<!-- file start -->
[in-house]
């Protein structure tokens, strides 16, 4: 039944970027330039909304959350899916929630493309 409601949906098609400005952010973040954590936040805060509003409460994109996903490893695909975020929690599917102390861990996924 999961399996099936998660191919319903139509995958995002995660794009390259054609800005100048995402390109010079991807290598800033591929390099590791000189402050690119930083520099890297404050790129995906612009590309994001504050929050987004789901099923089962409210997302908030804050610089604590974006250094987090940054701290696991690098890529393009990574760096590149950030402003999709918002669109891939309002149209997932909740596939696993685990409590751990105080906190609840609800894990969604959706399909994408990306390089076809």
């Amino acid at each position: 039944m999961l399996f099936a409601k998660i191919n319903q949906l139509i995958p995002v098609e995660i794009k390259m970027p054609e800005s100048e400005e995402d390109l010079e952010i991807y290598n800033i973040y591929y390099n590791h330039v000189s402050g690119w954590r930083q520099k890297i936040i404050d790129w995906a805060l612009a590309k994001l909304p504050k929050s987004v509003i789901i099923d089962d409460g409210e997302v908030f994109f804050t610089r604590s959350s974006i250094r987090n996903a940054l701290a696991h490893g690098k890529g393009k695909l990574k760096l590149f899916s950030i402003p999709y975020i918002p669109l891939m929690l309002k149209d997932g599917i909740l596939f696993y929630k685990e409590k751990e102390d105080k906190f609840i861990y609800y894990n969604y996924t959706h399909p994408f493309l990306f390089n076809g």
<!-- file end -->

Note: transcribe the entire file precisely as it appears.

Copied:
[in-house]
């Protein structure tokens, strides 16, 4: 039944970027330039909304959350899916929630493309 409601949906098609400005952010973040954590936040805060509003409460994109996903490893695909975020929690599917102390861990996924 999961399996099936998660191919319903139509995958995002995660794009390259054609800005100048995402390109010079991807290598800033591929390099590791000189402050690119930083520099890297404050790129995906612009590309994001504050929050987004789901099923089962409210997302908030804050610089604590974006250094987090940054701290696991690098890529393009990574760096590149950030402003999709918002669109891939309002149209997932909740596939696993685990409590751990105080906190609840609800894990969604959706399909994408990306390089076809």
């Amino acid at each position: 039944m999961l399996f099936a409601k998660i191919n319903q949906l139509i995958p995002v098609e995660i794009k390259m970027p054609e800005s100048e400005e995402d390109l010079e952010i991807y290598n800033i973040y591929y390099n590791h330039v000189s402050g690119w954590r930083q520099k890297i936040i404050d790129w995906a805060l612009a590309k994001l909304p504050k929050s987004v509003i789901i099923d089962d409460g409210e997302v908030f994109f804050t610089r604590s959350s974006i250094r987090n996903a940054l701290a696991h490893g690098k890529g393009k695909l990574k760096l590149f899916s950030i402003p999709y975020i918002p669109l891939m929690l309002k149209d997932g599917i909740l596939f696993y929630k685990e409590k751990e102390d105080k906190f609840i861990y609800y894990n969604y996924t959706h399909p994408f493309l990306f390089n076809g």